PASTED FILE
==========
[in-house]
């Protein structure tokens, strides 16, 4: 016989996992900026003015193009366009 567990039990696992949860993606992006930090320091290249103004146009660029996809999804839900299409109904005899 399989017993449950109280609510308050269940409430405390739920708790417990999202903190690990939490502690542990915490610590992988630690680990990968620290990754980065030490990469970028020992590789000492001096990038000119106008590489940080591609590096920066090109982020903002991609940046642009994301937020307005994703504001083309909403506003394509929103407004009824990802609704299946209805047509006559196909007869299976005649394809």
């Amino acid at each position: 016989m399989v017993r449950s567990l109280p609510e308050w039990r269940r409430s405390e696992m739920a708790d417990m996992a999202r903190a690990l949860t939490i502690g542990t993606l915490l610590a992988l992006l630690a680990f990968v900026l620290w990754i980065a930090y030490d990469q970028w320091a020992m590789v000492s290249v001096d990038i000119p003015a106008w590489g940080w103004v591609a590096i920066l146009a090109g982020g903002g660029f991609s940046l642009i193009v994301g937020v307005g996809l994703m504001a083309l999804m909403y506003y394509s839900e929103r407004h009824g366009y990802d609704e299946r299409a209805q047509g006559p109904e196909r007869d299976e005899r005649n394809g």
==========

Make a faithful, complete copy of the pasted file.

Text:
[in-house]
């Protein structure tokens, strides 16, 4: 016989996992900026003015193009366009 567990039990696992949860993606992006930090320091290249103004146009660029996809999804839900299409109904005899 399989017993449950109280609510308050269940409430405390739920708790417990999202903190690990939490502690542990915490610590992988630690680990990968620290990754980065030490990469970028020992590789000492001096990038000119106008590489940080591609590096920066090109982020903002991609940046642009994301937020307005994703504001083309909403506003394509929103407004009824990802609704299946209805047509006559196909007869299976005649394809």
């Amino acid at each position: 016989m399989v017993r449950s567990l109280p609510e308050w039990r269940r409430s405390e696992m739920a708790d417990m996992a999202r903190a690990l949860t939490i502690g542990t993606l915490l610590a992988l992006l630690a680990f990968v900026l620290w990754i980065a930090y030490d990469q970028w320091a020992m590789v000492s290249v001096d990038i000119p003015a106008w590489g940080w103004v591609a590096i920066l146009a090109g982020g903002g660029f991609s940046l642009i193009v994301g937020v307005g996809l994703m504001a083309l999804m909403y506003y394509s839900e929103r407004h009824g366009y990802d609704e299946r299409a209805q047509g006559p109904e196909r007869d299976e005899r005649n394809g």